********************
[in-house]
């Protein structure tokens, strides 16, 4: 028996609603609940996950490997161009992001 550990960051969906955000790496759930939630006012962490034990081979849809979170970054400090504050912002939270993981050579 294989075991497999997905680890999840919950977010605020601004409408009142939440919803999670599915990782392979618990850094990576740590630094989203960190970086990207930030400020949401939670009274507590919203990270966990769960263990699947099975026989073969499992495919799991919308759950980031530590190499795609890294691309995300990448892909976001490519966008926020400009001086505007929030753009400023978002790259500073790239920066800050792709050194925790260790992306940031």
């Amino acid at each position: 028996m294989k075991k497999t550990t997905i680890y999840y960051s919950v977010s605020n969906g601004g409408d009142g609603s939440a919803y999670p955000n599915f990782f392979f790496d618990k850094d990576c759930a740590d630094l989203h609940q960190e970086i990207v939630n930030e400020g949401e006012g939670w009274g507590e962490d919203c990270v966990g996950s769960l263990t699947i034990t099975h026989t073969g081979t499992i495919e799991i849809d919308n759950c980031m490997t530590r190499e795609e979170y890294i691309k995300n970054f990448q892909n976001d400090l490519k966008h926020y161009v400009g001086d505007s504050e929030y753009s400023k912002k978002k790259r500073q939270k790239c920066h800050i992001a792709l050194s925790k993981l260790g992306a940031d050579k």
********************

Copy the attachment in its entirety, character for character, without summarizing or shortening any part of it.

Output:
[in-house]
């Protein structure tokens, strides 16, 4: 028996609603609940996950490997161009992001 550990960051969906955000790496759930939630006012962490034990081979849809979170970054400090504050912002939270993981050579 294989075991497999997905680890999840919950977010605020601004409408009142939440919803999670599915990782392979618990850094990576740590630094989203960190970086990207930030400020949401939670009274507590919203990270966990769960263990699947099975026989073969499992495919799991919308759950980031530590190499795609890294691309995300990448892909976001490519966008926020400009001086505007929030753009400023978002790259500073790239920066800050792709050194925790260790992306940031």
């Amino acid at each position: 028996m294989k075991k497999t550990t997905i680890y999840y960051s919950v977010s605020n969906g601004g409408d009142g609603s939440a919803y999670p955000n599915f990782f392979f790496d618990k850094d990576c759930a740590d630094l989203h609940q960190e970086i990207v939630n930030e400020g949401e006012g939670w009274g507590e962490d919203c990270v966990g996950s769960l263990t699947i034990t099975h026989t073969g081979t499992i495919e799991i849809d919308n759950c980031m490997t530590r190499e795609e979170y890294i691309k995300n970054f990448q892909n976001d400090l490519k966008h926020y161009v400009g001086d505007s504050e929030y753009s400023k912002k978002k790259r500073q939270k790239c920066h800050i992001a792709l050194s925790k993981l260790g992306a940031d050579k």